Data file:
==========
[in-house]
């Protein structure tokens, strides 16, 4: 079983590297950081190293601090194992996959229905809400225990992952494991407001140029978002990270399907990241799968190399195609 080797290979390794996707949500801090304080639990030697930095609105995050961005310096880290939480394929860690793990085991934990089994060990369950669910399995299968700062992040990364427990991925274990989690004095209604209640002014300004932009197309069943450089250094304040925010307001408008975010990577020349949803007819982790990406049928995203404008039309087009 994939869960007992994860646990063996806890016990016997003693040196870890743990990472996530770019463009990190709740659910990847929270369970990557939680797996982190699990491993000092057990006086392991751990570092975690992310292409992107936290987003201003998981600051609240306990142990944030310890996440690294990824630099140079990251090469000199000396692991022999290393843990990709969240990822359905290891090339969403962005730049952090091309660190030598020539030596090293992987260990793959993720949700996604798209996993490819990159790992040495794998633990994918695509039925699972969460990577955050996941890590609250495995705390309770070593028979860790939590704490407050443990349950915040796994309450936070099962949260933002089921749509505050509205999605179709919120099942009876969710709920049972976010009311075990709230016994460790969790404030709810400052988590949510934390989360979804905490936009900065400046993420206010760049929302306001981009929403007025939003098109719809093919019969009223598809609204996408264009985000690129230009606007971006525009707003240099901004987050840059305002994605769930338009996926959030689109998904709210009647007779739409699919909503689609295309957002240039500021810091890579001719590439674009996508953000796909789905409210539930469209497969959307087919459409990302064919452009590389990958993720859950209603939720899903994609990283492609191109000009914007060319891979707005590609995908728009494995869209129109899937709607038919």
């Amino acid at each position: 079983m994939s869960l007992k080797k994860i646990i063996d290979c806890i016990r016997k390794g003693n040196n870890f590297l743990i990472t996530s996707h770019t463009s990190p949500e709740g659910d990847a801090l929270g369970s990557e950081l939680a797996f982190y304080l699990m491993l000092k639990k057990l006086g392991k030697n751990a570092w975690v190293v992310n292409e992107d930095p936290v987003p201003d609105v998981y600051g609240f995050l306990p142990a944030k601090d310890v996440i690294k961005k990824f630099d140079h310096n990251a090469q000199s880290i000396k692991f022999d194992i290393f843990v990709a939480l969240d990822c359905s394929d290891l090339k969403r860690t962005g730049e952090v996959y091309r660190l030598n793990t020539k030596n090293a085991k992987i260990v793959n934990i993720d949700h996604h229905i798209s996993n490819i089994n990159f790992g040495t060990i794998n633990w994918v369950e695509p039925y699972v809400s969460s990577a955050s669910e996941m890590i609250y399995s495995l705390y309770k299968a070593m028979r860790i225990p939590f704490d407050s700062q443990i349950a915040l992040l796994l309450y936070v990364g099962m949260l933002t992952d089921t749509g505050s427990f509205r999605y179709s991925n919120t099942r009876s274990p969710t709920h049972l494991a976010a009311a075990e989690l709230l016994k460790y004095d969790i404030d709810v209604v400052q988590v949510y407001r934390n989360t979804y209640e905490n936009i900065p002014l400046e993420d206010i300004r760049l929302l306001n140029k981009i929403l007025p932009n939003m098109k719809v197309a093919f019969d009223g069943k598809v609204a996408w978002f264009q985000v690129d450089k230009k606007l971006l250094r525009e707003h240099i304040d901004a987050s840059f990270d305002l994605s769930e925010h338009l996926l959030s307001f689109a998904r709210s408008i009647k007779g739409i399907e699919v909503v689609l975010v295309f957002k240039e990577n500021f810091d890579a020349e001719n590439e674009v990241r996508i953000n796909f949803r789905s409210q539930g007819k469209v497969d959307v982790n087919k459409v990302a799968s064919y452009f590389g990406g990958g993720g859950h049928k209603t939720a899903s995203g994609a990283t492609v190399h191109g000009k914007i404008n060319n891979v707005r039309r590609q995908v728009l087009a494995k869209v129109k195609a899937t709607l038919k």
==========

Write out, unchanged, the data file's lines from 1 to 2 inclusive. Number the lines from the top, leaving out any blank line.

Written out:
[in-house]
């Protein structure tokens, strides 16, 4: 079983590297950081190293601090194992996959229905809400225990992952494991407001140029978002990270399907990241799968190399195609 080797290979390794996707949500801090304080639990030697930095609105995050961005310096880290939480394929860690793990085991934990089994060990369950669910399995299968700062992040990364427990991925274990989690004095209604209640002014300004932009197309069943450089250094304040925010307001408008975010990577020349949803007819982790990406049928995203404008039309087009 994939869960007992994860646990063996806890016990016997003693040196870890743990990472996530770019463009990190709740659910990847929270369970990557939680797996982190699990491993000092057990006086392991751990570092975690992310292409992107936290987003201003998981600051609240306990142990944030310890996440690294990824630099140079990251090469000199000396692991022999290393843990990709969240990822359905290891090339969403962005730049952090091309660190030598020539030596090293992987260990793959993720949700996604798209996993490819990159790992040495794998633990994918695509039925699972969460990577955050996941890590609250495995705390309770070593028979860790939590704490407050443990349950915040796994309450936070099962949260933002089921749509505050509205999605179709919120099942009876969710709920049972976010009311075990709230016994460790969790404030709810400052988590949510934390989360979804905490936009900065400046993420206010760049929302306001981009929403007025939003098109719809093919019969009223598809609204996408264009985000690129230009606007971006525009707003240099901004987050840059305002994605769930338009996926959030689109998904709210009647007779739409699919909503689609295309957002240039500021810091890579001719590439674009996508953000796909789905409210539930469209497969959307087919459409990302064919452009590389990958993720859950209603939720899903994609990283492609191109000009914007060319891979707005590609995908728009494995869209129109899937709607038919």